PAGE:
It happens more than sometimes that a student who has consistently shown in studies does less well later on in life than a student who has always been academically mediocre. The reason is not, necessarily, that the former has not lived up to expectations, or that the latter has all the connections that count. Often it is just a case of the mediocre rising to excellence because he has had the good luck of finding himself.
Albert Einstein, Leo Tolstoy and Rabindranath Tagore were not considered particularly bright prospects in school, but nevertheless took the world by storm.
Obviously, academics is only one yardstick of a student’s ability. At the school level, it is presently the most important yardstick and will probably continue to be so in the foreseeable future. It is generally agreed that an educated person is required to have grounding in certain specified areas of knowledge that may be termed as ‘basic subjects’.
Over and above that, though, a good school will offer a wide variety of supplementary or co-curricular activities involving games, music, art, literature, photography, the computer, and what have you. The more varied and better organised these activities are, the greater are the chances of a student succeeding in discovering himself. What does that mean?
It means finding out what one likes doing, what one is good at and what one would like to develop one’s skills in.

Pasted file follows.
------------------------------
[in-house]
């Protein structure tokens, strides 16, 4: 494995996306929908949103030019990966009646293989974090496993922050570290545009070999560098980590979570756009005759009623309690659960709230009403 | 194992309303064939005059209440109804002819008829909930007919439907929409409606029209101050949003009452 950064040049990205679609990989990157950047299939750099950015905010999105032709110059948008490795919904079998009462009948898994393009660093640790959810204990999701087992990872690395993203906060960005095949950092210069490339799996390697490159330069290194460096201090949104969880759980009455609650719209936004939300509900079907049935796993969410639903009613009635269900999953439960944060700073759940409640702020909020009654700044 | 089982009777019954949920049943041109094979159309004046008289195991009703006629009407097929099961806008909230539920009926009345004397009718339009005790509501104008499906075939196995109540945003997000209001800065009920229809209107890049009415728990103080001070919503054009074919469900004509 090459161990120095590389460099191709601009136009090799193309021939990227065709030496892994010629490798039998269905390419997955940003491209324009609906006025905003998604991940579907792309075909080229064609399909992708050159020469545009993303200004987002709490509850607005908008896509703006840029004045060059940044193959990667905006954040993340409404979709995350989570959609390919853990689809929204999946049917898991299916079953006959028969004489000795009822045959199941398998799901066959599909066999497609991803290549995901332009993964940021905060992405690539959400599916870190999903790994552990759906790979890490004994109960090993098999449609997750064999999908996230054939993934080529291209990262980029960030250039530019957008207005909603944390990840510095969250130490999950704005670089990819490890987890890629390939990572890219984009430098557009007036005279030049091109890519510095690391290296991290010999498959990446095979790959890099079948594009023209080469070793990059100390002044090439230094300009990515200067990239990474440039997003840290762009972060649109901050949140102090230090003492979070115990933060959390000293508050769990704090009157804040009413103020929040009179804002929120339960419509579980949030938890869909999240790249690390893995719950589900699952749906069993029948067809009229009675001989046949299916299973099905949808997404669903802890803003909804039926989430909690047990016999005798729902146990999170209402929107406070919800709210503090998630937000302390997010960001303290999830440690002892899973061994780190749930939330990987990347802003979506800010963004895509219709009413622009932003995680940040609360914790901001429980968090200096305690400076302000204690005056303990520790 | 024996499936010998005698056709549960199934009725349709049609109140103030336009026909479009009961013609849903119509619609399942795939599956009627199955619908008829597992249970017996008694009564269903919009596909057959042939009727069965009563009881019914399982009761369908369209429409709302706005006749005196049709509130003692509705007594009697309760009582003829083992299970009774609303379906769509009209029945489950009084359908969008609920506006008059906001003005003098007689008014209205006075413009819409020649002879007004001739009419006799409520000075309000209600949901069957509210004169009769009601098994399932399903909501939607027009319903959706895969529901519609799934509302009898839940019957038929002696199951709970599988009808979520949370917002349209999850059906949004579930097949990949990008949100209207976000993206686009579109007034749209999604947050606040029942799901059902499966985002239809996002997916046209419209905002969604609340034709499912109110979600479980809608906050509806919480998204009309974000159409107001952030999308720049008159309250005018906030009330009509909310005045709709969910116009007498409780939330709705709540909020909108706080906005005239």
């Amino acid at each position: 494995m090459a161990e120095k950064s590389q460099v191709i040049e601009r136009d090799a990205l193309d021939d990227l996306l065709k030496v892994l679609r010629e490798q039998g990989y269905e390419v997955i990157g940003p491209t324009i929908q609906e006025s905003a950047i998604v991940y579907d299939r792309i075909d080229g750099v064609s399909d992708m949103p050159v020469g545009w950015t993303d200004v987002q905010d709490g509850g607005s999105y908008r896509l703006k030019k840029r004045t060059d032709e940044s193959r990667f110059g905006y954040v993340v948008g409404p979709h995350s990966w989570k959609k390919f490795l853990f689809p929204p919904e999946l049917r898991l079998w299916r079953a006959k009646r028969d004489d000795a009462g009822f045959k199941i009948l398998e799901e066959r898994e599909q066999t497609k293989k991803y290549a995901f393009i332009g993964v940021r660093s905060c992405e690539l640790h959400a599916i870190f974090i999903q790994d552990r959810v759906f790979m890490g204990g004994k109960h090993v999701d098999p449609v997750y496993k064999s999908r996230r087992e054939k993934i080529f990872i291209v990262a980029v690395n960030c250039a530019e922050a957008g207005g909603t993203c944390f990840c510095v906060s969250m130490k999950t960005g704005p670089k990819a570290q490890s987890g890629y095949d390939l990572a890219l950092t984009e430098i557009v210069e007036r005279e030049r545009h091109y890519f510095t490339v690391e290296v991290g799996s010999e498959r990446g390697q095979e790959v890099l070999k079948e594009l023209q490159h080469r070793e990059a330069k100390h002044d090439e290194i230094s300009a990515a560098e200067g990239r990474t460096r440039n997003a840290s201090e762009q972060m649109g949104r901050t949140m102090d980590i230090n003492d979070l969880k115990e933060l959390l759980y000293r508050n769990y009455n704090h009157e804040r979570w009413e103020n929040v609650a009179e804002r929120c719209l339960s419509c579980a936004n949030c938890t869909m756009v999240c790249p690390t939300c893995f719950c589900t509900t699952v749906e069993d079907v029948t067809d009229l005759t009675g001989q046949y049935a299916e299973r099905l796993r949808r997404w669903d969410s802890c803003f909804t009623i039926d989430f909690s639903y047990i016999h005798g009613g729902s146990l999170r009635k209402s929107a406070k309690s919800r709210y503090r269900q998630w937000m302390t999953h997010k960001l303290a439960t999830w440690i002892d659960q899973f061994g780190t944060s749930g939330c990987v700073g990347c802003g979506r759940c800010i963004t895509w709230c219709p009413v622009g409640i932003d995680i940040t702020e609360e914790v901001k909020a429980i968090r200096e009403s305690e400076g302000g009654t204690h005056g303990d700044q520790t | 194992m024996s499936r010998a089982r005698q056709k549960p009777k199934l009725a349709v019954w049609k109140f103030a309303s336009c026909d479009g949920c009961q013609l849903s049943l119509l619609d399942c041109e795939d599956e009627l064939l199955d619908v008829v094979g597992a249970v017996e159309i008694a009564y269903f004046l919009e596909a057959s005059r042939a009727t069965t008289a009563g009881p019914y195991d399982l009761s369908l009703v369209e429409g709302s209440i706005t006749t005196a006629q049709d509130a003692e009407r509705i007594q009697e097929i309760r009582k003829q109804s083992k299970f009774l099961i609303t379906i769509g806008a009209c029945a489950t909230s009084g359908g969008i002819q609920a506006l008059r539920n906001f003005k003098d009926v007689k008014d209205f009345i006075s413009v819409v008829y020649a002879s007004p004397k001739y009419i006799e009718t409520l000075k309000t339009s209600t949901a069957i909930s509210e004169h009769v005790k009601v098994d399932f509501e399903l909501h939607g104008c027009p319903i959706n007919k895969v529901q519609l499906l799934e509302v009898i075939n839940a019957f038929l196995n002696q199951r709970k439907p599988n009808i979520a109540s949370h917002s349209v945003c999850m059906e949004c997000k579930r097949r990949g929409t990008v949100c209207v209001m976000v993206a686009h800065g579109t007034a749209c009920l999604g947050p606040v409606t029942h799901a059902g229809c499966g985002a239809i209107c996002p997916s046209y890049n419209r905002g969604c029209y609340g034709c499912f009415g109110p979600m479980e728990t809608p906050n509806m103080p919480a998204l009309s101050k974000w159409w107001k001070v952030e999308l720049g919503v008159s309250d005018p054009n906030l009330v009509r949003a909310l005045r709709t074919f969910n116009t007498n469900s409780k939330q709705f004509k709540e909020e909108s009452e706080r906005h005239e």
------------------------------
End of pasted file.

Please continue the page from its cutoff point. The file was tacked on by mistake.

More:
It is not impossible for this to turn out to be a fairly long drawn-out trial-and-error process. A student may begin by trying his hand at painting and find himself lacking; he may then move on to debating and discover he is worse at it; he may then have a shot at acting, but in vain; finally, he may find his metier in creative writing.
He starts writing stories and poems and getting appreciation for and feedback on them. It makes him a happier, more motivated, and more energetic person. He may have been an indifferent student, but now, because his self-esteem has risen and he is more confident of himself, he attains a higher rank in class as well.
It is not necessary that he should go on to become a famous writer. The very fact that he has confidence in himself now will make a world of difference to how he goes about life and what he does with it. It is up to him to seek out suitable avenues for the expression of his creativity, but once that is done, that initial act of self-discovery in school will prove to be one of the most positive turning-points in his life.
What today is called ‘co-curricular’ was yesterday known as ‘extra-curricular’. The change in wording is significant and reveals recognition of the worth of non-academic pursuits in education. That one does not need to sit in ‘examinations’ in most co-curricular activities is a factor that makes them more enjoyable than classroom study; however, that may also be the very reason why a section of students don’t take them seriously enough.
More and more colleges and organisations have begun to look beyond the school-leaving and graduation and post-graduation certificates while deciding whom to take in and whom to leave out during admission or employment, and a good co-curricular track record may well give one an edge over a rival candidate who has no such background. This development, also, should further the worthy cause of co-curricular activities.